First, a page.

In “Tidings”, I am rather big on the “bridge” sections that occur at around the 2:40 and 4:57 points. I feel that the clean/center-guitar parts and acoustic guitars are mixed rather well, and that combined with the overdubbed harmony choirs makes for a rather “lush” atmosphere.
I am also quite fond of the clean guitar tone I was able to achieve for “It Goes Away”.
Lastly, when I first heard the heavy guitars come in through the studio monitors while listening back to “The Gallivanter” after recording the main guitar tracks, I realized that this record was shaping up to be exactly how I envisioned it after so many years.
Can you tell us about the guitars and amps used on the record?
Happily! For this record, I utilized two different tunings. The majority of the songs are in E Standard/A 440, and a few of them are in D Standard (“Keep My Dreams Inside”, “Roof and Wall”, and “Goodbye”, respectively). For the songs in E standard, I utilized my custom-built Heritage H555. It is, in essence, an ES-335-style, semi-hollow guitar as it was built by a number of the original Gibson builders out of the original Gibson factory in Kalamazoo, Michigan. It boasts a set Mahogany neck into a Maple center block with curly Maple back, top, and sides, not to mention an ebony fretboard. At the time of the recording, I had a Seymour Duncan Custom Custom in the bridge position, and a Duncan ’59 in the neck position. For 99.99% of the clean tones, you hear the Duncan ’59, specifically, though the Custom Custom is used for the clean tones on “It Goes Away”. It bears mentioning that for a number of the rhythm tracks on “Tidings” and “Wildest of Rivers”, I also made use of an ESP E-II Eclipse that I had gutted of its active electronics in favor of a Bare Knuckle Rebel Yell in the bridge position and a Cold Sweat in the neck. I have since sold the ESP E-II, and I have also replaced the pickups in the Heritage with a set of Bare Knuckle Mules. I believe I was using a set of Rotosound 11-48 strings.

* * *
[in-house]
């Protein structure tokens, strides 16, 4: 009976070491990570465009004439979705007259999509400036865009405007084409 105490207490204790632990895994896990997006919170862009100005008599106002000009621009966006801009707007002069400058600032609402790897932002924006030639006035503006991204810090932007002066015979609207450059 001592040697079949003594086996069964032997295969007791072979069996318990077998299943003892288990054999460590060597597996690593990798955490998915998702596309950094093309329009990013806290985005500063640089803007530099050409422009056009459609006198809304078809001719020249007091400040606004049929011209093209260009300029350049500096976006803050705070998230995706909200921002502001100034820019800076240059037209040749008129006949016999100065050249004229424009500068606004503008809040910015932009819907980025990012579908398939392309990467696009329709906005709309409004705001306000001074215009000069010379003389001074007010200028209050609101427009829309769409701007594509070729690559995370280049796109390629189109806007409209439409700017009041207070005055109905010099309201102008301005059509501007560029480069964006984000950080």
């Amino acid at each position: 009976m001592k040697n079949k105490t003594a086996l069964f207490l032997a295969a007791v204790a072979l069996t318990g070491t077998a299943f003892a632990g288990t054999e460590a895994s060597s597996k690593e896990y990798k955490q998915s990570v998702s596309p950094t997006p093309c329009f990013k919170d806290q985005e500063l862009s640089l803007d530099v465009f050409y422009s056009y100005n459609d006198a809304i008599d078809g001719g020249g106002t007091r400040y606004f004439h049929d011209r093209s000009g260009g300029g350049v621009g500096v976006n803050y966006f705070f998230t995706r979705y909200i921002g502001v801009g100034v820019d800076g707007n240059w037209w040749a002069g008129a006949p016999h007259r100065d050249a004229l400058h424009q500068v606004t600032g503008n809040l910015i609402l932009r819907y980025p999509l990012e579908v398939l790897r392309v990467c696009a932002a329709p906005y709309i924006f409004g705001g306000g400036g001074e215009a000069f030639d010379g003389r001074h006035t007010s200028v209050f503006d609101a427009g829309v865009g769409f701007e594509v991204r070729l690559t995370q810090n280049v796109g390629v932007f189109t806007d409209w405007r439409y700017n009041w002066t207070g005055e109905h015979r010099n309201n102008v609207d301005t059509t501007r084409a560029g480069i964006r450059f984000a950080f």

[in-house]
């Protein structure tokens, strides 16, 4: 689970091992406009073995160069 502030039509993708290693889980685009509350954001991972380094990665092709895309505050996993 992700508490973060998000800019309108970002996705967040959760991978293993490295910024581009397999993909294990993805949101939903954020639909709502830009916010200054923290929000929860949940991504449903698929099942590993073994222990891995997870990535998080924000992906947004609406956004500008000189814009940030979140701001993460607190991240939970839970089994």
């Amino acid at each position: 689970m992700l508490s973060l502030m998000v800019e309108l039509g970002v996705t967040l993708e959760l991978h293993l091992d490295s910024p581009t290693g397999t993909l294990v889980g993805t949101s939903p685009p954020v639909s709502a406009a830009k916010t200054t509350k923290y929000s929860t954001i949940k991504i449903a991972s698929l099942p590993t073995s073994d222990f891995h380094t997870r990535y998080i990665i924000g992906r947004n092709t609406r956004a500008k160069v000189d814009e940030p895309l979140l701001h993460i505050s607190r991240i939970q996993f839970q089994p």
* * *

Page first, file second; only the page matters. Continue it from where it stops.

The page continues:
For the songs in D standard, I used my custom-built Monson Nomad, which was built by a wonderfully talented, Washington-based luthier by the name of Brent Monson (www.monsonguitars.com). This instrument is a unique beast in and of itself. It weighs in at around 12 pounds, and it also boasts a Mahogany neck-through construction at 25″, PRS-like scale with a Sapele body/”wings”. It has a Claro Walnut top that was salvaged from a 160-year-old dead tree, and an ebony fretboard. Surprisingly, its attack is somewhat “strat-like” in terms of the “snap and sizzle” thereof, but it sounds like no other guitar I have ever owned or played. At the time of recording, it had a set of Bare Knuckle Rebel Yells in both the bridge and neck positions, and a set of DR drop-tune strings in 11-54 gauge, but at present it has a Bare Knuckle Abraxas set resting comfortably in its woodsy contours, and I could not be happier with how it sounds. In point of fact, I love this guitar so much that I have since “retired” the Heritage from live use, and I have set the Monson up in E standard for any and all live performances going forward. I have since procured a Dunable Yeti for the D-standard material.